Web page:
6 The Hasmonean dynasty ended in 37 B.C.E. with the execution of the last Hasmonean king, Mattathias Antigonus, by the Romans.  Antigonus’ sister held Hyrcania, a fortress in the Judean desert, for another five or six years (Josephus, Jewish Wars I. 19. 1 [364].)

7 Alexander Yannai came to power after the culmination of the sixty-two weeks and is obviously the second anointed one.   Calculating according to Seder Olam Rabbah an alternate anointed one is suggested.  According to Seder Olam Rabbah, the First Temple was destroyed seventy years before the Second Temple was built, and the Second Temple, which was destroyed in 70 C.E., stood for 420 years.  Accordingly, the First Temple was destroyed in 421 B.C.E. (not 420 — there is no zero year between 1 B.C.E. and 1 C.E.).  This means that the first seven weeks ended in 372 B.C.E. (during the reign of Cyrus).  The second segment of the Seventy Weeks period, sixty-two weeks in length, covered by verse 26, culminates in 62 C.E. (421-49-424=62 C.E.).  The seventieth week would end in 69 C.E., followed by the Temple destruction.  There are a number of questions concerning the accuracy of the Seder Olam Rabbah calculations.

According to this reckoning, the first “anointed one” mentioned is Cyrus.  The second “anointed one” who verse 26 says will be “cut off” “after 62 weeks,” that is, suffer karet, “excision,” is the High Priest Ananias (Chanin).  He was appointed high priest by Herod of Chalcis in 47 C.E., deposed by Agrippa II in 59 C.E., and killed by the Sicarii at the outset of the rebellion against Rome.  He continued to wield considerable power after being replaced as high priest, “using his wealth to attract those who were willing to receive bribes” (Josephus, Jewish Antiquities XX. 9. 4 [213]).  Of the post-62 B.C.E. period Josephus writes:  “Now the high priest Ananias daily advanced greatly in reputation and was splendidly rewarded by the goodwill and esteem of the citizens; for he was able to supply them with money:  at any rate he daily paid court with gifts to Albinus and the high priest.  But Ananias had servants who were utter rascals and who, combining operations with the most reckless of men, would go to the threshing floors and take by force the tithes of the priests; nor did they refrain from beating those who refused to give.  The high priests were guilty of the same practices as his slaves, and no one could stop them.  So it happened at that time that those of the priests who in olden days were maintained by the tithes now starved to death (Jewish Antiquities XX. 9. 2 [205-207]; see also T.B. Pesachim 57a:  “Woe to me because of the house of Boethus … For they are High Priests and their sons are [Temple] treasurers and their sons-in-law are trustees and their servants beat the people with staves.”).  “An anointed one shall be cut off” may in a sense refer to the anointed priesthood officiating in the Temple generally.  In any case, Ananias exemplified those in the priesthood who through injustice grew wealthy in this world, disgraced the Temple and the priestly office, and caused needless hardship and death.  As a result of his actions in this world there was nothing for him in the next world.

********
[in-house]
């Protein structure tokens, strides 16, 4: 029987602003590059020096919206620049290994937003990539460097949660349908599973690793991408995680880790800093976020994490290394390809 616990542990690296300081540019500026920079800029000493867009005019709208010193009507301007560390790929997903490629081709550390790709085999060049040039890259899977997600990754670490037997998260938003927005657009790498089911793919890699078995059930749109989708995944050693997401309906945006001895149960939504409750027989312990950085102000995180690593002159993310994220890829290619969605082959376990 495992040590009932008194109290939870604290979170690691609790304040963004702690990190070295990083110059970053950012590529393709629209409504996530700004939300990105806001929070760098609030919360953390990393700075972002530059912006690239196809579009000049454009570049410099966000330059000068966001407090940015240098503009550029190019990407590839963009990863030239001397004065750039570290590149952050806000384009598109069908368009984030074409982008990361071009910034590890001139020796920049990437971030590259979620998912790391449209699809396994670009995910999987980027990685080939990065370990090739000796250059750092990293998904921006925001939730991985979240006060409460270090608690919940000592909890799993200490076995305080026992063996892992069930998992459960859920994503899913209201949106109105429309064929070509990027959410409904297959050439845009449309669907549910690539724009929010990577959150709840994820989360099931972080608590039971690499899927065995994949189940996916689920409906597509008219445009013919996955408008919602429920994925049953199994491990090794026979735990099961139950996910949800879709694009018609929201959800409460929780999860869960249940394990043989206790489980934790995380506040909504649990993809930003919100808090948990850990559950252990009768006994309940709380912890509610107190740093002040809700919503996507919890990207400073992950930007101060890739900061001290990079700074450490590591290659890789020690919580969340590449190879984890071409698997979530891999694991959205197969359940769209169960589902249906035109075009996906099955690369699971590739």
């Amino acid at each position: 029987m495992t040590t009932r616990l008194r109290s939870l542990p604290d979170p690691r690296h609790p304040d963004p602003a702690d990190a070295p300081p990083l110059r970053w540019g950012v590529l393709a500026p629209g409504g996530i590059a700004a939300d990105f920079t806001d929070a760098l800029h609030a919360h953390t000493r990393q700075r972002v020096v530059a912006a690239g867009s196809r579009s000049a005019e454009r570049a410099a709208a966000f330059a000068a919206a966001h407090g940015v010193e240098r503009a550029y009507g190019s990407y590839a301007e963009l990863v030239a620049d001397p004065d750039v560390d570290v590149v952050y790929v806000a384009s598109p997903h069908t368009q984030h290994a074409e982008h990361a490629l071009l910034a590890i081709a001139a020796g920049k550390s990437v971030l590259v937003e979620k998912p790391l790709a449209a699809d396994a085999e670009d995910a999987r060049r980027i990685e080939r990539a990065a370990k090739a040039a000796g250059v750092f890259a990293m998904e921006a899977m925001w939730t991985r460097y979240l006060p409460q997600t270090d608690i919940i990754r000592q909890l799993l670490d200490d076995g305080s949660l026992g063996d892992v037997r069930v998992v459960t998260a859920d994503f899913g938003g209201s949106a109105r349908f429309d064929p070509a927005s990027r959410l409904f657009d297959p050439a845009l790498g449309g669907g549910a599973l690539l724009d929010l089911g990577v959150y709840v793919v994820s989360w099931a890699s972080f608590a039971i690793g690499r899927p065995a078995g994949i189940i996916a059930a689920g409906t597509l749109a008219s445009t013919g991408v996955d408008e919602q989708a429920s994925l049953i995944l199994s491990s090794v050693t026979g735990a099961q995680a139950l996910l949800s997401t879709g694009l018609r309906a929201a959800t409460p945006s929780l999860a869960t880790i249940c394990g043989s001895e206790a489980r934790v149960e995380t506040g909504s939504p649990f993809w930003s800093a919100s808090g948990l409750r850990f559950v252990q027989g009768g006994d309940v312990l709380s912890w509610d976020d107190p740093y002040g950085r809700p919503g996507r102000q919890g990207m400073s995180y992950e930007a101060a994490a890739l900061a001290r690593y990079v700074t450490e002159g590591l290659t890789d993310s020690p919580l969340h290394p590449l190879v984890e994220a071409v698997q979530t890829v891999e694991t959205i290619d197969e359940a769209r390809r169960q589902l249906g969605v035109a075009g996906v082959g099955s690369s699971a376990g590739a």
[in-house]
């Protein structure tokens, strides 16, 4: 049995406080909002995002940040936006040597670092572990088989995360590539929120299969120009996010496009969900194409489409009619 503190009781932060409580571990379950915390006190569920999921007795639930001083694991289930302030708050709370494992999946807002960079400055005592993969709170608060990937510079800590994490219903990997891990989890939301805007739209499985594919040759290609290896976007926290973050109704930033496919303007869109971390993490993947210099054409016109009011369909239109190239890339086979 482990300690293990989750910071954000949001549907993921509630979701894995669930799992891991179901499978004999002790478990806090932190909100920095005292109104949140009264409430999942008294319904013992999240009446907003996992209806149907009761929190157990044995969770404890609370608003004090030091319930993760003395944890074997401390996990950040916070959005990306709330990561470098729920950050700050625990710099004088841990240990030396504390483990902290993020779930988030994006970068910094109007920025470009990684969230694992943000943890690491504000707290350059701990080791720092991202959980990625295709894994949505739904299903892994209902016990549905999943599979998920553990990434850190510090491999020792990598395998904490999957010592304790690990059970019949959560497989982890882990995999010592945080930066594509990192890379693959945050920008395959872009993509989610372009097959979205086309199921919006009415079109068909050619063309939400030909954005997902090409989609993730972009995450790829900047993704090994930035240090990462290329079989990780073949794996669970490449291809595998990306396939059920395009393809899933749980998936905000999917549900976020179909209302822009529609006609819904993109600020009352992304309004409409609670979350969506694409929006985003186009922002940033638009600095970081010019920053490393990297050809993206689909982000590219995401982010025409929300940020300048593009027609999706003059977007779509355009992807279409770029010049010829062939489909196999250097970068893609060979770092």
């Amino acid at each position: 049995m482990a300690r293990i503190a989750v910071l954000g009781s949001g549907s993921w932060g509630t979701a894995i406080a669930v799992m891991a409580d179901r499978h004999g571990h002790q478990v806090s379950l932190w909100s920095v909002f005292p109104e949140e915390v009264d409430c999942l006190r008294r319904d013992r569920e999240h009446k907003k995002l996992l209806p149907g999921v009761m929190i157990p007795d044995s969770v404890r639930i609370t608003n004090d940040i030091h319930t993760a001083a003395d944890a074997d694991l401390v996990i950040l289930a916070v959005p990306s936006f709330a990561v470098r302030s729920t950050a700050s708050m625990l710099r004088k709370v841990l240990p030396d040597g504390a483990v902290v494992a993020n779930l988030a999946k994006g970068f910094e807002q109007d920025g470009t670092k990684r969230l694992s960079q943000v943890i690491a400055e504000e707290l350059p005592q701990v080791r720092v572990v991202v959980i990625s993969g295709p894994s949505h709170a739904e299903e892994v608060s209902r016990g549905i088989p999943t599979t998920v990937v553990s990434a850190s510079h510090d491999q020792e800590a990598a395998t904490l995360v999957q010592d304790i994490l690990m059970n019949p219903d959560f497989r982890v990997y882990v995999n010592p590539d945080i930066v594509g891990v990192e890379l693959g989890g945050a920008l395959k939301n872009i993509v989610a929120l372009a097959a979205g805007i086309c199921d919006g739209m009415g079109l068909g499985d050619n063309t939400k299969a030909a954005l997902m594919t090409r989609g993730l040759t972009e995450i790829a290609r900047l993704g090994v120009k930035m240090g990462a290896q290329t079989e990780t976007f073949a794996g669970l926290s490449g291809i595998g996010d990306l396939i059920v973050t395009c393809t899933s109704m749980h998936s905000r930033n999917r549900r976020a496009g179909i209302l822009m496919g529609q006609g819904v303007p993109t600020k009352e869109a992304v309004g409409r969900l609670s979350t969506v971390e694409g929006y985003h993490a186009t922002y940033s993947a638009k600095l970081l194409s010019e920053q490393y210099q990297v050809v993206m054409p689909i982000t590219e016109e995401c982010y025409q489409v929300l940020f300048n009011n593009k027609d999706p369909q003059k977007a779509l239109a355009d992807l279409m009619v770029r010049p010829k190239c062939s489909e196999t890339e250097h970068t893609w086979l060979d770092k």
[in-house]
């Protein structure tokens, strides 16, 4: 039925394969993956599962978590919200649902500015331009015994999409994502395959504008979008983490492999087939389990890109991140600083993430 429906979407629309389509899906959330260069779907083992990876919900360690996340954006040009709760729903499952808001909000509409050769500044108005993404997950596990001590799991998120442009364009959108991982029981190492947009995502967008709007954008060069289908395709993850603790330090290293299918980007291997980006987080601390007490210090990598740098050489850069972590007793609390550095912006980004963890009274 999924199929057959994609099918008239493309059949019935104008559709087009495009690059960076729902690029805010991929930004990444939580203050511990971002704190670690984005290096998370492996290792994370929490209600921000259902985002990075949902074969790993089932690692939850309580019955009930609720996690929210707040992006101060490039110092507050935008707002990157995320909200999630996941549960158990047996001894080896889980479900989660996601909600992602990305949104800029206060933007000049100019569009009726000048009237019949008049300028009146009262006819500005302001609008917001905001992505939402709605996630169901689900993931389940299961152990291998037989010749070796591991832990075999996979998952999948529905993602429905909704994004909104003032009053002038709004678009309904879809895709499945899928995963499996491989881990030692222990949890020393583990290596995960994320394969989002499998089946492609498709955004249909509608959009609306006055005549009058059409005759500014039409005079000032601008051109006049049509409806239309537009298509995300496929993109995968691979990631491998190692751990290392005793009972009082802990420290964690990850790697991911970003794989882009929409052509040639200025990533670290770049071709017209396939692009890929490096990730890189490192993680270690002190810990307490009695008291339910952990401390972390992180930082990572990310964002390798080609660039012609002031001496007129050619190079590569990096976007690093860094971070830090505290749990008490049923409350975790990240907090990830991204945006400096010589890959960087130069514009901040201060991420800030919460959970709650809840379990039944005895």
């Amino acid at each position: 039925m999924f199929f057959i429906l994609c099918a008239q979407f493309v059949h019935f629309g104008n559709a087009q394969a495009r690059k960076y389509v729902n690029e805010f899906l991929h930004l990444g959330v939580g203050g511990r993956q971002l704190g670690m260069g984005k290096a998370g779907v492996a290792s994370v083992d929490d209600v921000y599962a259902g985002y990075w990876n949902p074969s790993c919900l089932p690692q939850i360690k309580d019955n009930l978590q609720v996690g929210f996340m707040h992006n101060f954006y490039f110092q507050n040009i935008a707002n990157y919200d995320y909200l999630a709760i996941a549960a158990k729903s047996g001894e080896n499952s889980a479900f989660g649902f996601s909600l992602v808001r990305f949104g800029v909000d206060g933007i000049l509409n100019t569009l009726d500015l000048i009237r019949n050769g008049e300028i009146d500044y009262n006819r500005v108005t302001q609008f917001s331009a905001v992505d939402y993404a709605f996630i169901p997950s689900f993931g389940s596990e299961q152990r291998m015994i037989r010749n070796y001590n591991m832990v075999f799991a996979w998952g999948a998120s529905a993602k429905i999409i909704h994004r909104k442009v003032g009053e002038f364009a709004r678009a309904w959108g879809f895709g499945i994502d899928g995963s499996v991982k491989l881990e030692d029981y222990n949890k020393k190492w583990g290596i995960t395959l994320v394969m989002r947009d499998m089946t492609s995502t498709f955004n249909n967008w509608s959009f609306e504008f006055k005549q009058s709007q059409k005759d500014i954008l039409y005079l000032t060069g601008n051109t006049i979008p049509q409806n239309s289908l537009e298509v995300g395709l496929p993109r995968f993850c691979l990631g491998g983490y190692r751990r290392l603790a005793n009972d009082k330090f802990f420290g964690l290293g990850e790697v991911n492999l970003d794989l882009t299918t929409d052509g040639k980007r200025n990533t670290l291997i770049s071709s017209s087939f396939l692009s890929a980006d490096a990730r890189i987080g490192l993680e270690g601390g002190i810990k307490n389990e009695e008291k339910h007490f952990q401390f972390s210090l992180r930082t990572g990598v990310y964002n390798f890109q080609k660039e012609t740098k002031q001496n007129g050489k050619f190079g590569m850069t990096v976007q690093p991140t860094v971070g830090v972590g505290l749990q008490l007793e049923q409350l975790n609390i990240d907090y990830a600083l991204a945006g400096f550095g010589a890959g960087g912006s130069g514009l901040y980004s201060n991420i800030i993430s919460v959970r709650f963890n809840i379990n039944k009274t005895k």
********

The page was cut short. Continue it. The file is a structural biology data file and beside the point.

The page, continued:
According to the calculation based on Seder Olam Rabbah, the second part of verse 26 describes the most crucial event occurring following the sixty-two weeks (that ended in 62 C.E.), the destruction of the city of Jerusalem and the Second Temple, “and the people [the Romans] of the leader [Pompey] who is to come, shall destroy” that is, the year 63 B.C.E. and subsequently.

8 “To him [the priest] who performed the libation they used to say, ‘Raise your hand! for on one occasion he poured it over his feet and all the people pelted him with their etrogim” (Mishnah Sukkah 4:9).  Josephus (Jewish Antiquities XIII. 13. 5. [372]) identifies the offending priest as Alexander Yannai.

11 The early Hasmoneans called themselves mere custodians of the throne until the coming of the Messiah and the restoration of the Davidic monarchy.  Once power was consolidated in their hands, they ruled without restraint.

© Gerald Sigal